Azaleas did not what?

brian7972ri(z7(RI))May 8, 2006

(Yes, I read the other thread on this topic a few inches down, but didn't want to threadjack it...)

Disclaimer: I'm a lawn guy. Know hardly anything about plants.

That being said, our 4 year old azaleas along our driveway bloomed like champions the first three seasons. This year, they look terrible. No blooms at all. Some buds on the lower portion of the plants, but up top is a whole lot of brown. We had a very dry winter in New England (unburlapped) and they get a significant amount of wind (exposed on a hill).

I Holly-Toned them and made sure they weren't choking on mulch (2-3 inches). That all appears fine. What can I do to try and get these plants to bloom next spring?



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Birdsong72(7/Northshore NJ)

Things happen Brian. Planting an azalea, which are much hardier than rhododendron, near a driveway can be a problem.
It's a harsh environment.

You get winter heat up off of the macadam which doesn't harden off the plants in winter as they should do; Do you salt the driveway? You also mention definitive winter wind exposure.....all of these factors add up to potential problems for a delicate plant such as an azalea.

Siting a plant in the correct environment is the key to it's success. Good luck.

    Bookmark   May 8, 2006 at 4:09PM
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rhodyman(SE PA, USDA Z6)

It was probably the drought. The flower buds seem to be the first to suffer when the ground is dry. I would try to watch them this summer. That is when they are setting next years flower buds. Don't over water, but if they get dry, give them a good watering.

Winter wind and winter sun are the chief causes of the brown leaves. Evergreen azaleas form new leaves in early spring and then again in mid summer. The old brown leaves should be gone by mid summer.

Be careful that you don't get lawn fertilizer or, even worse, weed killer on the azaleas. The nitrogen in lawn fertilizer can keep azaleas from hardening off. The HollyTone you are using is the best thing there is. They don't need very much, and an early spring application is the best.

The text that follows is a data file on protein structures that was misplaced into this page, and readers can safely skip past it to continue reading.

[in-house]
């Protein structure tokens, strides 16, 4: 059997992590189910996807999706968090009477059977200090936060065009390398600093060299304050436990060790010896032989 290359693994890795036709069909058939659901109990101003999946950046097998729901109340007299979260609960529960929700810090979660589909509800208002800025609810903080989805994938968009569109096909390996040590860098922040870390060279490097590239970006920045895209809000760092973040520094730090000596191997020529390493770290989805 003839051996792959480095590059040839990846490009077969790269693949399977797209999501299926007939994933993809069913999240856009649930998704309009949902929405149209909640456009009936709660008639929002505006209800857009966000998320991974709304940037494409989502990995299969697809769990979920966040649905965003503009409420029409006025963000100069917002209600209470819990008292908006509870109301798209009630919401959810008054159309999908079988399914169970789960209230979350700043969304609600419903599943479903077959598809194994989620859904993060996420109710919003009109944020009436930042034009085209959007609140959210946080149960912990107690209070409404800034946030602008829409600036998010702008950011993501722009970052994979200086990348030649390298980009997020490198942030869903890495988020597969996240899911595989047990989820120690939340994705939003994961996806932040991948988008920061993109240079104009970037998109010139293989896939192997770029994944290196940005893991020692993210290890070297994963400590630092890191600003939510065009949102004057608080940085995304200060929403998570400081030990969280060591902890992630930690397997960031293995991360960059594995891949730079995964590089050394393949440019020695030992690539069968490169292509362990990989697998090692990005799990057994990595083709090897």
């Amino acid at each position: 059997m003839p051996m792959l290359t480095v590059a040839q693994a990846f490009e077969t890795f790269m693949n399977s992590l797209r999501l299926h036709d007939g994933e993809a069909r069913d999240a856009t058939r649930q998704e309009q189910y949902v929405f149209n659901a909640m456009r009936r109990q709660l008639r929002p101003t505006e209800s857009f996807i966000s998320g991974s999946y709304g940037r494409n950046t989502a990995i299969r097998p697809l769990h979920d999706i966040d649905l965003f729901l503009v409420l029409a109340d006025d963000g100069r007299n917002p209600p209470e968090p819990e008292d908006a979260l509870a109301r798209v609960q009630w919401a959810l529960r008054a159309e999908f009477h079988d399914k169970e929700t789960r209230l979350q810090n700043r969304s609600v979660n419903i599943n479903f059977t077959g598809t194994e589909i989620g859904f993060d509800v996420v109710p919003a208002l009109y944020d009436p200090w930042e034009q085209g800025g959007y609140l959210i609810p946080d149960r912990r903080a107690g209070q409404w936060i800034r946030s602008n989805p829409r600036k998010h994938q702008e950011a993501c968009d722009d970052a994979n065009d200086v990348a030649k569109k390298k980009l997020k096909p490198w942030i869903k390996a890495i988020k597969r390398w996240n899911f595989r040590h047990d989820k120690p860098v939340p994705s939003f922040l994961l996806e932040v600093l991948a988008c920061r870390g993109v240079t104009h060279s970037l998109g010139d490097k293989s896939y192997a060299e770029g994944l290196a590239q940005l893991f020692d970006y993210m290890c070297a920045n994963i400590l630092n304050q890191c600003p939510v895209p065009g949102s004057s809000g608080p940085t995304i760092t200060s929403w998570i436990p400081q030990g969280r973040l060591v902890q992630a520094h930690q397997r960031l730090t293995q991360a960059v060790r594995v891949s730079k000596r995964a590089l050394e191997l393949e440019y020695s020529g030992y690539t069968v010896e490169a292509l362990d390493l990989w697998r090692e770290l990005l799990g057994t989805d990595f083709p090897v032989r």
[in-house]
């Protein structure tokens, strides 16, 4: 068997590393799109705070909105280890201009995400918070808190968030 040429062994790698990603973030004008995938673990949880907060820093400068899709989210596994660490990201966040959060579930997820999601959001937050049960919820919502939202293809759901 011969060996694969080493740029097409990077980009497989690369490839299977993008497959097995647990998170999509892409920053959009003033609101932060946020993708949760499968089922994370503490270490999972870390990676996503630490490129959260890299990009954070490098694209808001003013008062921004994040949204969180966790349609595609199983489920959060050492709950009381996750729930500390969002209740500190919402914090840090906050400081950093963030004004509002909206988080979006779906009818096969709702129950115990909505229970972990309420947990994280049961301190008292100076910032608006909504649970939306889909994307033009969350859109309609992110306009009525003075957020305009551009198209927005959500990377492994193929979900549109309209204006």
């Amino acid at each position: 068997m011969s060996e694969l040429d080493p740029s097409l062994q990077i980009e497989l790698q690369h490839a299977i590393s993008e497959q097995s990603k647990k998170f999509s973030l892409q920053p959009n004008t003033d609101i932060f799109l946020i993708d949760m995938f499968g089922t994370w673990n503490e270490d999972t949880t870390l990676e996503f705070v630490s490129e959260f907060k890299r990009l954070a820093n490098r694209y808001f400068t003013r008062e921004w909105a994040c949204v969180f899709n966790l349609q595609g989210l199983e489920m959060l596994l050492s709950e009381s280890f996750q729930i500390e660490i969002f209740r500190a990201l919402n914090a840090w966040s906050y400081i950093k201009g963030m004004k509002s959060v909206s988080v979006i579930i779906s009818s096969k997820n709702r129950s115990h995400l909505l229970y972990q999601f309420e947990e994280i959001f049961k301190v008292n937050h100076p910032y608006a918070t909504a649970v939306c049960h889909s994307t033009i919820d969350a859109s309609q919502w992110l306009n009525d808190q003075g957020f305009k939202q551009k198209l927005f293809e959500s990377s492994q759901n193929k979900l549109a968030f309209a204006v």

Here is a link that might be useful: How to grow azaleas

    Bookmark   May 8, 2006 at 4:39PM
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birdsong and rhodyman, thanks for the tips...(and the link rhodyman).

I don't use any salt on the driveway, only sand, and I ensure that the snowthrower throws away from the plantings. That being said, it is a pretty brutal environment there with minimal tree cover.

I use organic fertilizer and only spot treat/hand pull weeds, so it's not that. (Also, no fert is delivered to that area...just the grass).

I was listening to a garden show this weekend and got nervous when the hosts discussed how over-mulching can cause problems with azaleas and rhodies "3 or 4 years in" because that's when the root system gets choked off. I really thought I overmulched but checked with a ruler and it's 2-3" uniformly up the driveway. Also, for what it's worth, we have euonymus (spelling is wrong, sorry) alternating between the azaleas which are doing fine.

I really think it's the drought as rhody suggests. We had a really dry winter, and coupled with the wind-whack these plants took, I guess I should be happy they're still standing. I'll baby them through the summer and give them enough water. In the late fall I'll burlap them to take some of the sting out of the winter winds we get.

Thanks for the replies...

    Bookmark   May 8, 2006 at 4:48PM
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P.S. birdsong - point taking re: sticking these azaleas in that environment. You're 100% right. We moved in in July of '02 and planted that fall. Only in that December did we see how brutal the wind is on the driveway. In hindsight, azaleas were a poor choice, but thankfully there are only 5-6 of them, so if we have to replace them, it won't be a big deal...I'll give them one more cycle and if they don't flower next spring, I'll find something else...

    Bookmark   May 8, 2006 at 4:53PM
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